Amyotrophic lateral sclerosis (ALS) is a neurodegenerative disorder characterized by progressive lack of strength, muscle atrophy and spasticity. The disease usually leads to death in few months since symptom onset due to aspiration pneumonia or respiratory dysfunction. Effective therapies for ALS are currently lacking and management guidelines emphasize the role of a multidisciplinary approach in order to support an adequate quality of life (QoL); emphasis is given on starting cares as soon as possible, providing them until the very end of life. Furthermore, ALS patients often report pain that might easily go underrecognized and undertreated [1]. Among therapies used to face the progressive lack of function in patients with ALS, kinesitherapy, is used in order to avoid excessive spasticity and deconditioning that could overlap with the effects of the disease itself [2]. In this context, osteopathic manual treatment (OMT) might be considered as a complementary approach to ALS, aiming to ameliorate pain management and QoL, as already shown in other neurological disorders, such as Parkinson’s disease and headache [3, 4]. Although, to our best knowledge, no literature report is available on OMT in ALS, there is pilot evidence of safety and efficacy of OMT in Parkinson’s disease (PD) [3, 5]. Understanding the specific impaired or altered function of the somatic system (somatic dysfunctions, SD [6]) expressed by ALS patients might be useful for creating the basis for an effective OMT approach. Finally, OMT is usually well tolerated with a low rate of side effects [4], albeit this has never been reported before in vulnerable patients such as those affected by ALS.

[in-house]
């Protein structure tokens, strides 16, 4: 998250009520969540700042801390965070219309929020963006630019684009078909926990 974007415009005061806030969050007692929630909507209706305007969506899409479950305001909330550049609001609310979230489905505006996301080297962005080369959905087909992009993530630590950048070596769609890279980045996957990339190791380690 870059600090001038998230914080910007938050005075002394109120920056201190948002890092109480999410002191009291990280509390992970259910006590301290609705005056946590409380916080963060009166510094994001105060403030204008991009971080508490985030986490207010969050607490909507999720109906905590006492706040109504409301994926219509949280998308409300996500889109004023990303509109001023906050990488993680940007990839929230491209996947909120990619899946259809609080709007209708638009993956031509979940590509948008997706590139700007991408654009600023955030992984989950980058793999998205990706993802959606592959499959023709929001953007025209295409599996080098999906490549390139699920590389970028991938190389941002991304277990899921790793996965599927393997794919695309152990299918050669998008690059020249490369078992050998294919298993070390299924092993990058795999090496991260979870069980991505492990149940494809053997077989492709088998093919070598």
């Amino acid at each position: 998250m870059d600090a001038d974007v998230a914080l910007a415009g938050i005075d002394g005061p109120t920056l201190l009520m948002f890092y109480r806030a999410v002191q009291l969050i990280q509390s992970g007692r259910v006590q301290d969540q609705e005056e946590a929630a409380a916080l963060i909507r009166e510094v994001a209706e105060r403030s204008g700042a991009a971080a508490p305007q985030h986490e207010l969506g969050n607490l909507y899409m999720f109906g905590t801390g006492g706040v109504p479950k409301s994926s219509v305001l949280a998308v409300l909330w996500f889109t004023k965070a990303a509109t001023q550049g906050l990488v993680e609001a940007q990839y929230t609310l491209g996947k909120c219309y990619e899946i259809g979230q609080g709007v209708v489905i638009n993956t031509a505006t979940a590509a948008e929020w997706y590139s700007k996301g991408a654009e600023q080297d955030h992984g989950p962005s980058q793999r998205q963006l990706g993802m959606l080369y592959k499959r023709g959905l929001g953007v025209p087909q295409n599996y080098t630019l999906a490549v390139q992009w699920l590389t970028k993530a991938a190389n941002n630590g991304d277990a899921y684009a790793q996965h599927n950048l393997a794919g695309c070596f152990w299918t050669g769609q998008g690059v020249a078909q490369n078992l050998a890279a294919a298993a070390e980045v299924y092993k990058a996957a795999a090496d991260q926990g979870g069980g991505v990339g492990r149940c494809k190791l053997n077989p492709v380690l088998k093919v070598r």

The primary aim of this work consisted in assessing safety, feasibility, tolerability and satisfaction of OMT in a preliminary series of ALS outpatients. The secondary aims included the blind assessment of pain and QoL, besides the blind evaluation of the effects of the OMT by goal attainment scaling (GAS).



Following approval of the protocol by the ethics committee, 14 consecutive ALS outpatients were recruited with written informed consent. All clinical investigation were conducted according to the principles expressed in the Declaration of Helsinki.

Inclusion criteria were: diagnosis of possible-, probable- or definite-ALS according to El Escorial criteria [7]; ALS functional rating scale (ALSFRS-R) score >24; pulse oximetry values ≥92% in clinostatism. Exclusion criteria were: presence of non-invasive ventilation (NIV) or tracheostomy; clinically relevant orthopnea or pulse oximetry values <92% in clinostatism.

Clinical characterization of ALS included the ALSFRS-R [8], the ALS-severity scale (ALS-SS [9],) and the Norris ALS scale [10]. The disease progression index (DPI) was estimated in this work as the loss of ALSFRS-R score over time since onset: [48 - current ALSFRS-R]/disease duration in months [11]. Finally, 14 age- (±5 years) and sex-matched healthy controls were also recruited among the caregivers just for comparison with ALS patients as regards the initial osteopathic evaluation.